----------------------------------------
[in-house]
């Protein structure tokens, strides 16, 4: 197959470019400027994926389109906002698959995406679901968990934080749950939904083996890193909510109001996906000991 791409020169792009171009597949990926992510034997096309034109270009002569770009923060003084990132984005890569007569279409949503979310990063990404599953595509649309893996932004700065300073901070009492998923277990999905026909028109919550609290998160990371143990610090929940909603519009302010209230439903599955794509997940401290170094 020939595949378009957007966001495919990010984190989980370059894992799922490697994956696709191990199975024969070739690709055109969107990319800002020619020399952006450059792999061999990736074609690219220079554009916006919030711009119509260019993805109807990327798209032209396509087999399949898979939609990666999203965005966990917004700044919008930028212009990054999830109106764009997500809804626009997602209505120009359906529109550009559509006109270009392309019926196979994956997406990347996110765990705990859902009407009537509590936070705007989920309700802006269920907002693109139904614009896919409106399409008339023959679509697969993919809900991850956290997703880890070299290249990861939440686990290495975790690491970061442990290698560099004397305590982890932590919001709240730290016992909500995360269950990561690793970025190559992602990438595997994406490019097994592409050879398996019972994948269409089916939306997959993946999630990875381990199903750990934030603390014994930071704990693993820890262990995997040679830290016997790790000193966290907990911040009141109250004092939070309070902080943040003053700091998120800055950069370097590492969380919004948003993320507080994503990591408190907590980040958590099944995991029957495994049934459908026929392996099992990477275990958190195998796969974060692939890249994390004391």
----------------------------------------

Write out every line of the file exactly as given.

[in-house]
């Protein structure tokens, strides 16, 4: 197959470019400027994926389109906002698959995406679901968990934080749950939904083996890193909510109001996906000991 791409020169792009171009597949990926992510034997096309034109270009002569770009923060003084990132984005890569007569279409949503979310990063990404599953595509649309893996932004700065300073901070009492998923277990999905026909028109919550609290998160990371143990610090929940909603519009302010209230439903599955794509997940401290170094 020939595949378009957007966001495919990010984190989980370059894992799922490697994956696709191990199975024969070739690709055109969107990319800002020619020399952006450059792999061999990736074609690219220079554009916006919030711009119509260019993805109807990327798209032209396509087999399949898979939609990666999203965005966990917004700044919008930028212009990054999830109106764009997500809804626009997602209505120009359906529109550009559509006109270009392309019926196979994956997406990347996110765990705990859902009407009537509590936070705007989920309700802006269920907002693109139904614009896919409106399409008339023959679509697969993919809900991850956290997703880890070299290249990861939440686990290495975790690491970061442990290698560099004397305590982890932590919001709240730290016992909500995360269950990561690793970025190559992602990438595997994406490019097994592409050879398996019972994948269409089916939306997959993946999630990875381990199903750990934030603390014994930071704990693993820890262990995997040679830290016997790790000193966290907990911040009141109250004092939070309070902080943040003053700091998120800055950069370097590492969380919004948003993320507080994503990591408190907590980040958590099944995991029957495994049934459908026929392996099992990477275990958190195998796969974060692939890249994390004391």